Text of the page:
Berkeley had signed a contract with a consortium of elite universities partnering to provide courses on the edX  online learning platform, and was intent on attracting a handful of classes to compete for grants to build online variants of brick-and-mortar offered by MOOCLab. Journalism for Social Change class was one of three to be awarded a grant to become a MOOC.
In January 2014, the J4SC team began working alongside the Berkeley Resource Center for Online Education (BRCOE) and the California Social Work Education Center (CalSWEC)  to build learning modules and map out a plan to evaluate student engagement in the course.
The learning goals of the course spanned comprehension of what solution-based journalism is to instruction on how to report a news story and finally mastery of the major themes in child welfare.
THE CHALLENGE: TRANSLATING LEARNING GOALS TO THE ONLINE WORLD
MOOCs, or “Massive Open Online Courses,” became popular and available en masse circa 2012, with a strong initial focus on STEM (science, technology, engineering and math) courses. This was not coincidental; any course with thousands of students enrolled cannot be heavy in instructor-student interaction. In fact, much of the initial attention among the inner circle of those teaching or providing MOOCs was on automating teaching and learning  in STEM courses. As a greater array of subjects began to appear as MOOC offerings, questions surrounding how to teach non-STEM courses began to seed discussions about effective teaching methods for humanities courses at scale. 
Enter J4SC, a course seeking to inspire civic engagement in its students and based on an interdisciplinary humanities foundation. While some best practices for teaching things such as writing methods had emerged, there had not yet been a MOOC asking students to apply journalism skills to highlight and impel policy solutions to endemic problems facing American children. Additionally, no other MOOC had offered the opportunity and incentive to students of having their final project, which in the case of J4SC was a solution-based article, published.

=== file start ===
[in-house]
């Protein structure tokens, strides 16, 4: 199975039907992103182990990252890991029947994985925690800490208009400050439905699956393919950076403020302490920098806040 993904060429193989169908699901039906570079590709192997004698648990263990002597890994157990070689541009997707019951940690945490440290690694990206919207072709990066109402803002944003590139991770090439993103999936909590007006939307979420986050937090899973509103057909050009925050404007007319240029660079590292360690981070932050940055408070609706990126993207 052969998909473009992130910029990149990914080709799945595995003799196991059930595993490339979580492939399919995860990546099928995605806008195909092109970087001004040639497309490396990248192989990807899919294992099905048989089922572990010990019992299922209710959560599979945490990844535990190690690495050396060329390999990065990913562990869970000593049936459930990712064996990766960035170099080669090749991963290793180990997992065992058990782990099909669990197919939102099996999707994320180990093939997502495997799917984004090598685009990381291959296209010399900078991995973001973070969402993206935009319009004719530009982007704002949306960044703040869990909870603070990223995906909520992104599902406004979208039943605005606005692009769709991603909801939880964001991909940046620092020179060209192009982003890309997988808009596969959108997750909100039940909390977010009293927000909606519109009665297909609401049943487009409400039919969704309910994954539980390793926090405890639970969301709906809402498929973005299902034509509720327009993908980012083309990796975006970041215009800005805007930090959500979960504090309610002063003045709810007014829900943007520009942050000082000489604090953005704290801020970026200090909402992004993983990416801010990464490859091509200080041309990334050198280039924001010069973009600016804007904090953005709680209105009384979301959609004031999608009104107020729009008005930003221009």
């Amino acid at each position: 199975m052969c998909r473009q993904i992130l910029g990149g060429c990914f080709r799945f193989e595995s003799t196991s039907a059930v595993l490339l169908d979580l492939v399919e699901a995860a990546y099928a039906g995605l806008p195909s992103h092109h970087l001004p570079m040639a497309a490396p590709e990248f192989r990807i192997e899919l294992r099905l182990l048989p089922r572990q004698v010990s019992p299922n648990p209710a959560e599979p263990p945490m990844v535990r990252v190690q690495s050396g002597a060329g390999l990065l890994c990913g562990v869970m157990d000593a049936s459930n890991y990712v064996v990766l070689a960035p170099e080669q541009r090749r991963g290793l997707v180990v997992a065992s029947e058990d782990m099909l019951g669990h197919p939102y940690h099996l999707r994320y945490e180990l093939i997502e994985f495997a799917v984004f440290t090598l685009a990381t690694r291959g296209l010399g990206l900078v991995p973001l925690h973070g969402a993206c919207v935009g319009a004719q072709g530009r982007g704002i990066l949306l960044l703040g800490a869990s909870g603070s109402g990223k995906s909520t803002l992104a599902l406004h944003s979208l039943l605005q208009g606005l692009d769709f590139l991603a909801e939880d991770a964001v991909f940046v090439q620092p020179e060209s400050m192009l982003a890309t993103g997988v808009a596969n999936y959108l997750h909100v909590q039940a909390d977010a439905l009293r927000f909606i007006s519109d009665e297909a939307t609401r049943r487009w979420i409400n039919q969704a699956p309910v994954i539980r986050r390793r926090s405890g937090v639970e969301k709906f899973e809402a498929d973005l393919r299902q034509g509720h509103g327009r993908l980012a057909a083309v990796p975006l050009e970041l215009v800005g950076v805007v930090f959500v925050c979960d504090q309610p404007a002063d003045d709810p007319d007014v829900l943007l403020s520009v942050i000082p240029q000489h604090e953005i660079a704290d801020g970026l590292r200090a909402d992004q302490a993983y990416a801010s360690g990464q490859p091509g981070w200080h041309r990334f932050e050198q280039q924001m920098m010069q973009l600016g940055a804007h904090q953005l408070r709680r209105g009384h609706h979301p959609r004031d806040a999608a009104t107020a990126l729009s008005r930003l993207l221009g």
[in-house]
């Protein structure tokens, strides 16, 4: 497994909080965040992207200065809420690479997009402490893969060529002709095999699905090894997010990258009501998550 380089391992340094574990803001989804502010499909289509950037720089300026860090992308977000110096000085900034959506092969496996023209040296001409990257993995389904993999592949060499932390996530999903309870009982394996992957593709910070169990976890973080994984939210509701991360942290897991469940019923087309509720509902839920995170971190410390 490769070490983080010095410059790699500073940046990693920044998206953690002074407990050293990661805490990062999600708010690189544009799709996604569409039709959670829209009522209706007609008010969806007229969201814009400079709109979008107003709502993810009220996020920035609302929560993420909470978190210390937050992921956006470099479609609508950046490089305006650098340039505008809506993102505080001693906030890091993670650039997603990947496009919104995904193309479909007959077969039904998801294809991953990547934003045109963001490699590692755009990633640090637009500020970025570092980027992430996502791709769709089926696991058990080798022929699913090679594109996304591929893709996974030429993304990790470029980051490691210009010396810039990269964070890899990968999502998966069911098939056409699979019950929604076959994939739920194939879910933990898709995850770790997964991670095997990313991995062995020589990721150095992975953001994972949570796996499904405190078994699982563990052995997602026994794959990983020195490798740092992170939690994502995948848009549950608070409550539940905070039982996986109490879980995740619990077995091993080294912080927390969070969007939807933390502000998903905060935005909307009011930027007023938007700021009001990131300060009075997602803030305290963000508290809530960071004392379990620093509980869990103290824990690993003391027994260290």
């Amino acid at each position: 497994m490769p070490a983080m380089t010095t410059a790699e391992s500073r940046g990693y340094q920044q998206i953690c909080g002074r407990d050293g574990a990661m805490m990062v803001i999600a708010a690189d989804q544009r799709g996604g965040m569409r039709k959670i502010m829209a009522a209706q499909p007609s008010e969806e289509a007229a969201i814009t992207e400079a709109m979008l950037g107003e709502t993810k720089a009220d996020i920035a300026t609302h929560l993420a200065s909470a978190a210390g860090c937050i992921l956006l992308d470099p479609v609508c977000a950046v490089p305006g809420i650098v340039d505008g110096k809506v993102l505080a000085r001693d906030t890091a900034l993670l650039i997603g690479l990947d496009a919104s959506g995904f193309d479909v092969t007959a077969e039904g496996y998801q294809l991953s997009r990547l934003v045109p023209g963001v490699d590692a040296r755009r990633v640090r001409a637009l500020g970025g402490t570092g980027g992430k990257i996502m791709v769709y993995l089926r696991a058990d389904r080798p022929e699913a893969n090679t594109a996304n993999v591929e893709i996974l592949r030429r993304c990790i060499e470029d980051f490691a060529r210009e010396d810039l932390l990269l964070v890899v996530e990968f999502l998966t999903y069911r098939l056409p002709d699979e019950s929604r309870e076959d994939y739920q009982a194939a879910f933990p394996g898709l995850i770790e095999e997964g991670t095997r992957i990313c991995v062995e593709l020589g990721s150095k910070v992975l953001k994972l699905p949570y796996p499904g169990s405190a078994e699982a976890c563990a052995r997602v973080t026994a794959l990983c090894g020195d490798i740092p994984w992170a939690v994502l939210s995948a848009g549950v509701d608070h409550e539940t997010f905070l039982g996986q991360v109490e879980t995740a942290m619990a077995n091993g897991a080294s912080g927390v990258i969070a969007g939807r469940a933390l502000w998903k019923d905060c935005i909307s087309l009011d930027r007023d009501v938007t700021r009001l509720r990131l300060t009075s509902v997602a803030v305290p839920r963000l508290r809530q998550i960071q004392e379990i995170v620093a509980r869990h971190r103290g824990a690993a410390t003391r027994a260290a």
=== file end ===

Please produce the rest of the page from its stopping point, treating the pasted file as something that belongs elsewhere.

These factors make the J4SC MOOC a very interesting case because they both address student motivation and the notion of service learning, grounding the often-lofty study of humanities in an applied, pragmatic and progressive experience. For the burgeoning field of MOOC research, the question of motivation and J4SC’s design was most important. Student retention and engagement are the two most frequently cited problems in any course. So the question of whether, or to what extent, the course structure acted to intrinsically or extrinsically motivate students to persist through the final project demanded further study.
Converting the J4SC face-to-face course into an online course open to the masses was guided by several factors: funding constraints, purpose to serve potentially thousands of students and technical limitations of required platforms.
The course conversion process was underwritten by a grant, which pre-assigned funds for course development. As video production is costly, and the instructional content of MOOCs is weighted heavily in favor of audio-visual media, there was little funding remaining for other non-text instructional media (e.g., interactive infographics or simulations).
Second, the course was offered via the edX consortium, who have developed their own proprietary Learning Management System of the same name. The structure of the edX LMS in part determined the structure of the online J4SC course. The LMS is built so that concepts are explored laterally, with different types of content (e.g., videos, quizzes, discussions, assignments) all added in click-through frames to each specific topic. The LMS also impacted the way students could, or could not, be assessed or interact as peers. The instructor thus went through a development process of adjusting his materials to the communication medium.